Externalizing blame can show up in a lot of different ways, each of them leading to the same destination: nowhere. Have you ever said one of the following?
- I had no choice
- It’s just how I am
- I’m too busy
- I couldn’t say no
I hate to be the bearer of bad news, but these are all just stories we tell ourselves–ones that are not necessarily accurate. Now this isn’t to say there’s anything wrong with making a choice to do something that may not necessarily align with your goals, if that’s what you’re choosing to do. Choosing is the operative word here.
The problem arises when you buy into the belief that you are being externally controlled. Quite frankly, that’s usually a cop out.
To clarify, these things are all okay:
- Being afraid to set boundaries
- Having a hard time communicating your needs
- Using food for comfort sometimes
- Feeling shame around, or fear of, failure
- Wanting to avoid discomfort
- Being tired and not wanting to do something
What’s not okay is telling yourself that you are at the mercy of others or circumstance. And when that’s the story you write for yourself, you literally hand over your power to change. When you acknowledge that you have a choice in what you do or don’t do, that forces you to also look at why you might be choosing behavior that’s either harmful, sabotaging your progress, or just plain not in your best interest.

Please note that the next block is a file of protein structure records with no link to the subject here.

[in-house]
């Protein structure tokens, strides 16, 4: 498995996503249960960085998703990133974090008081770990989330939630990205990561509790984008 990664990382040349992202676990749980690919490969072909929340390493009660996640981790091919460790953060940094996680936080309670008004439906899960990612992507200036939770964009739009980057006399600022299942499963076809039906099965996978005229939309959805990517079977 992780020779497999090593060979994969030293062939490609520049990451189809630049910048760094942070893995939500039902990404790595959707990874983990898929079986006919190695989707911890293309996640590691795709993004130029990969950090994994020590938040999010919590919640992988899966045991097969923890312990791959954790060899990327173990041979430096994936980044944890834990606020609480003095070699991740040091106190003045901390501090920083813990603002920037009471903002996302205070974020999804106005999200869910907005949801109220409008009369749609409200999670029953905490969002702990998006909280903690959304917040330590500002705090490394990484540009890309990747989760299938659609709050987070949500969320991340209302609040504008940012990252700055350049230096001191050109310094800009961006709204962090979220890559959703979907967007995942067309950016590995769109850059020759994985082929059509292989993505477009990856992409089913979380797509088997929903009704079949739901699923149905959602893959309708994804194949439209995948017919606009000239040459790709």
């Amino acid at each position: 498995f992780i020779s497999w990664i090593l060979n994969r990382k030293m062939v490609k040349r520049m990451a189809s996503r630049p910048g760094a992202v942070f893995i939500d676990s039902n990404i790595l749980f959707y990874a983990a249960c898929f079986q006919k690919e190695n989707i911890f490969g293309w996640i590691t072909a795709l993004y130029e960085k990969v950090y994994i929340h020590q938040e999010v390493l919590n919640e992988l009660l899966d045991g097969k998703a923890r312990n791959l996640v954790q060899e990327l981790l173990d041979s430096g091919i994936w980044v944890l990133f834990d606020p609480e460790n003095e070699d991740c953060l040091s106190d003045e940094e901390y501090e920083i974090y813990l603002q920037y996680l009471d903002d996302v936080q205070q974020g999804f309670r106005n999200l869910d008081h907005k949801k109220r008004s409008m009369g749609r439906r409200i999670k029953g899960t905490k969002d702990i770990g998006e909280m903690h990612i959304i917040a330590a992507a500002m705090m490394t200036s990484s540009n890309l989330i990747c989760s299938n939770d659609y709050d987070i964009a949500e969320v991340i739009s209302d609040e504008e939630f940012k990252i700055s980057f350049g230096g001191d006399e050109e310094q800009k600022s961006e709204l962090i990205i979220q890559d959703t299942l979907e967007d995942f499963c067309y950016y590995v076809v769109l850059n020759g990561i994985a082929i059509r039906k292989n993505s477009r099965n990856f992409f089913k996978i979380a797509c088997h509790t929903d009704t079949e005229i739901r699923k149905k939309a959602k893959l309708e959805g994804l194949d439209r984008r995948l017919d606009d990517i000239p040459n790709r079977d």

Diving into that stuff can be unbelievably hard work, and it often comes bundled with stuff like like shame and regret. It’s much easier to instead close your eyes, plug your ears, and sing “la la la” at the top of your lungs (which, by the way, is about all that externalizing accomplishes). There you go, you just can’t do it. Case closed. Next!
But that doesn’t get you anywhere.
Now, sometimes you may decide that the reward for something doesn’t outweigh the effort required. Or maybe that a particular effort isn’t realistic for you right now. And that’s fine. It’s okay to make that choice, because then you’re empowered to create a strategy around it, or be at peace with it. But when you remove choice from the equation, what happens?